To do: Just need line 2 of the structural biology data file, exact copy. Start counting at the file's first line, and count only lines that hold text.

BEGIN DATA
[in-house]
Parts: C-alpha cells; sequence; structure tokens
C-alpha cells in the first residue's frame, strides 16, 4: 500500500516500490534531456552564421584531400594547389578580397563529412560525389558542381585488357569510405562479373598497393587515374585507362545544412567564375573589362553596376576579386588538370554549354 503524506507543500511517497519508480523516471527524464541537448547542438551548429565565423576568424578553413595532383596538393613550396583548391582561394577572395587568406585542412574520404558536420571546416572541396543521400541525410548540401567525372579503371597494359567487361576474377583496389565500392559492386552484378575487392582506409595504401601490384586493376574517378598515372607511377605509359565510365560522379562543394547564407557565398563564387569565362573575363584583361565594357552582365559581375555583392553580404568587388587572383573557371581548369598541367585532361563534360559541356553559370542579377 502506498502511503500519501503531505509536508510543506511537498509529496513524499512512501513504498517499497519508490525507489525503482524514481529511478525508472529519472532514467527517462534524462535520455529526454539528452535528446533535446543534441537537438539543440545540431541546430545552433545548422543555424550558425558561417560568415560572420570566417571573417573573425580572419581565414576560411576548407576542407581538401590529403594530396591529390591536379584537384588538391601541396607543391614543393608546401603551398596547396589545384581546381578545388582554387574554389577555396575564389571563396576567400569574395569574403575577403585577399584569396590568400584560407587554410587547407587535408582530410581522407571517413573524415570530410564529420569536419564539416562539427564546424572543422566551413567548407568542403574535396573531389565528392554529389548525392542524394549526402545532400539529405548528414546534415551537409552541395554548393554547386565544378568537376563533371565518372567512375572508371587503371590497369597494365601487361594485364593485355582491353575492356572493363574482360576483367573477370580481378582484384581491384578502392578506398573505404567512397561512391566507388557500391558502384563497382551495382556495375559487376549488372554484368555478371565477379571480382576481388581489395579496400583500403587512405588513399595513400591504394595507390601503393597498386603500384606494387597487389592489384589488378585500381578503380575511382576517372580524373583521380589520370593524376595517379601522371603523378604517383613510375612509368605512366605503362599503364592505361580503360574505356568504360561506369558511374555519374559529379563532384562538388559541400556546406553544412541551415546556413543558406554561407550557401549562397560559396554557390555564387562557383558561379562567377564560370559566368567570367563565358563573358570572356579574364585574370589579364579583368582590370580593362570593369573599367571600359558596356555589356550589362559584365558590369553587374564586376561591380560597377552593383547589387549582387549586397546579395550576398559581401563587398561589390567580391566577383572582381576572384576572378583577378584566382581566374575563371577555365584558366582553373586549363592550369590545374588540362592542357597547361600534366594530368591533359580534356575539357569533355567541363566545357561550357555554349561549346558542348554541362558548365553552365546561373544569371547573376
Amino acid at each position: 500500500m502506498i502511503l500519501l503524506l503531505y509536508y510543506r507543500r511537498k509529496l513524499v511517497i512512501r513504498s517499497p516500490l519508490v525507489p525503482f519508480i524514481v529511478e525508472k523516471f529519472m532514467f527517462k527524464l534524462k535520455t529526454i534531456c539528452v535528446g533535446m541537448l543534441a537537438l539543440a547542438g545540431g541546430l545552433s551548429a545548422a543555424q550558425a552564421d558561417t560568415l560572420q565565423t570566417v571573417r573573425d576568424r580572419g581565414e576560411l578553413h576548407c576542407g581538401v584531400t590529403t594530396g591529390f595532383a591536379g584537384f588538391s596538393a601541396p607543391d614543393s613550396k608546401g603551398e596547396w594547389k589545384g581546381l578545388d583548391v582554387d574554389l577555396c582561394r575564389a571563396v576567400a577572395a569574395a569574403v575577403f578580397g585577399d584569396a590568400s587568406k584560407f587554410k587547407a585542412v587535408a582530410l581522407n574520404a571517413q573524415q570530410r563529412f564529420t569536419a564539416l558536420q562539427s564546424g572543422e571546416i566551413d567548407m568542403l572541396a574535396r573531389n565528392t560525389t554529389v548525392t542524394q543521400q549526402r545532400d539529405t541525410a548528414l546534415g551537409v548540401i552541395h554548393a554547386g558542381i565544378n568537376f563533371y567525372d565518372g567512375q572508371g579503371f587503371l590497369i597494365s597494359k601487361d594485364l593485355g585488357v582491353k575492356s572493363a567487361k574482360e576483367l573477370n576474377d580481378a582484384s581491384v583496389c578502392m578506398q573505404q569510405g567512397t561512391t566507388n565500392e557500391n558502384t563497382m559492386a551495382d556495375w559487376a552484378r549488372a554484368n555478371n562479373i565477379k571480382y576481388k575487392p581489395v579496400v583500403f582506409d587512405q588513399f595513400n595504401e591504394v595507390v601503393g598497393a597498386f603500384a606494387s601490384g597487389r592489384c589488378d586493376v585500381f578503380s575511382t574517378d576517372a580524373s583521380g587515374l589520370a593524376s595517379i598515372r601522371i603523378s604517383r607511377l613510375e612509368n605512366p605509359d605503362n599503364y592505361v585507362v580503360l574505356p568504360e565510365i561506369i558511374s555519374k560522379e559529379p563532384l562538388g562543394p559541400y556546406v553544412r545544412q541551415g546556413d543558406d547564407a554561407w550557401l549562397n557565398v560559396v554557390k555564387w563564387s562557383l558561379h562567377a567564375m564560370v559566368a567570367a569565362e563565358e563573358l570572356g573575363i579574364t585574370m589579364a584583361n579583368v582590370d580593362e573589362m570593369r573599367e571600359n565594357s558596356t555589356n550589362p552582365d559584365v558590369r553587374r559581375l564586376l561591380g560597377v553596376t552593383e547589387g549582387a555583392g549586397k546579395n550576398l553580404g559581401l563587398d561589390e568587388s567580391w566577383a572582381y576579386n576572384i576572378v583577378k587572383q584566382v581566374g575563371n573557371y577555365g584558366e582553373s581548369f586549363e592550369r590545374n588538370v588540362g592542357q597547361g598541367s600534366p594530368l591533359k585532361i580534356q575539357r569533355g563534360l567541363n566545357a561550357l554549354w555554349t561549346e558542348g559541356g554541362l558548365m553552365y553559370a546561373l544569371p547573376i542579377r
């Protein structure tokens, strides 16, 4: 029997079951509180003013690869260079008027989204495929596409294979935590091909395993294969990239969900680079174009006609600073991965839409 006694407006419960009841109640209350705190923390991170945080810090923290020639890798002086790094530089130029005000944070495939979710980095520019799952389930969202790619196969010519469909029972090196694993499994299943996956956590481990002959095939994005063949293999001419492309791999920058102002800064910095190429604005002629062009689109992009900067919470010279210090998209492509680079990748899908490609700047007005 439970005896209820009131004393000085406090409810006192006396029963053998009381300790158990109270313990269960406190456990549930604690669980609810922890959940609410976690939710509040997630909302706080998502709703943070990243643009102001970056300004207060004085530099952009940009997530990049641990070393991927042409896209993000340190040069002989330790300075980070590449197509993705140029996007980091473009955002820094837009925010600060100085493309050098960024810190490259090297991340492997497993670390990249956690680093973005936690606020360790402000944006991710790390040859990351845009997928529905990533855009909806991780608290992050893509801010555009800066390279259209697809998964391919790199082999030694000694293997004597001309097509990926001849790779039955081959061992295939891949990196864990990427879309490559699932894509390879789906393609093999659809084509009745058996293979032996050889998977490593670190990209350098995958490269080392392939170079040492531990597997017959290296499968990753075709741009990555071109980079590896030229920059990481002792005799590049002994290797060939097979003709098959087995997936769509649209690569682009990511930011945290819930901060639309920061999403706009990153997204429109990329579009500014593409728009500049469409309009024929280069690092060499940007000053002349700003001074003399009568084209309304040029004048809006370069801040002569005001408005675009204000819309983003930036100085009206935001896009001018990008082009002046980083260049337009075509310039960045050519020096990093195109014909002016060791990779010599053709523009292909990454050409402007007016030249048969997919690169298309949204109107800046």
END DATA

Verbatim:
Parts: C-alpha cells; sequence; structure tokens